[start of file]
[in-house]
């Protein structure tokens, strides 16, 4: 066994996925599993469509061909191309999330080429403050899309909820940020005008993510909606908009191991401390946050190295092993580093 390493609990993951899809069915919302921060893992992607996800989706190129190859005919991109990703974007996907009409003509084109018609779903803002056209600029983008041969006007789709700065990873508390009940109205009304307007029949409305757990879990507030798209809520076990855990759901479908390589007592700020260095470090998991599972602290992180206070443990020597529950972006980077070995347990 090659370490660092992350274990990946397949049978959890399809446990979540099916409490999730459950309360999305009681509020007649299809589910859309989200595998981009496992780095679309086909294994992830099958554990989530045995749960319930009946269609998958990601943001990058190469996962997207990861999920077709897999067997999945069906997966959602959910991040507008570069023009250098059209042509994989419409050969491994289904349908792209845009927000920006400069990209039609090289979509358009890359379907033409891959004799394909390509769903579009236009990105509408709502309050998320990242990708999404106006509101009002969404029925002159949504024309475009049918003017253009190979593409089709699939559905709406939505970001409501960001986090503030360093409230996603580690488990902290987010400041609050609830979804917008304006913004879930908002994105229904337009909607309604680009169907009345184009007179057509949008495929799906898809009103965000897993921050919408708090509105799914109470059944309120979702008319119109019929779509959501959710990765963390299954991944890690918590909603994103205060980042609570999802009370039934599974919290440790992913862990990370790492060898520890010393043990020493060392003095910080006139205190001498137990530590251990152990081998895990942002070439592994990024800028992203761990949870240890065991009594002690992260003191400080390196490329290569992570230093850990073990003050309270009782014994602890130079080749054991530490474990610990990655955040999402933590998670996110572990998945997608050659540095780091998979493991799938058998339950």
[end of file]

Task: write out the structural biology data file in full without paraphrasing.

[in-house]
């Protein structure tokens, strides 16, 4: 066994996925599993469509061909191309999330080429403050899309909820940020005008993510909606908009191991401390946050190295092993580093 390493609990993951899809069915919302921060893992992607996800989706190129190859005919991109990703974007996907009409003509084109018609779903803002056209600029983008041969006007789709700065990873508390009940109205009304307007029949409305757990879990507030798209809520076990855990759901479908390589007592700020260095470090998991599972602290992180206070443990020597529950972006980077070995347990 090659370490660092992350274990990946397949049978959890399809446990979540099916409490999730459950309360999305009681509020007649299809589910859309989200595998981009496992780095679309086909294994992830099958554990989530045995749960319930009946269609998958990601943001990058190469996962997207990861999920077709897999067997999945069906997966959602959910991040507008570069023009250098059209042509994989419409050969491994289904349908792209845009927000920006400069990209039609090289979509358009890359379907033409891959004799394909390509769903579009236009990105509408709502309050998320990242990708999404106006509101009002969404029925002159949504024309475009049918003017253009190979593409089709699939559905709406939505970001409501960001986090503030360093409230996603580690488990902290987010400041609050609830979804917008304006913004879930908002994105229904337009909607309604680009169907009345184009007179057509949008495929799906898809009103965000897993921050919408708090509105799914109470059944309120979702008319119109019929779509959501959710990765963390299954991944890690918590909603994103205060980042609570999802009370039934599974919290440790992913862990990370790492060898520890010393043990020493060392003095910080006139205190001498137990530590251990152990081998895990942002070439592994990024800028992203761990949870240890065991009594002690992260003191400080390196490329290569992570230093850990073990003050309270009782014994602890130079080749054991530490474990610990990655955040999402933590998670996110572990998945997608050659540095780091998979493991799938058998339950």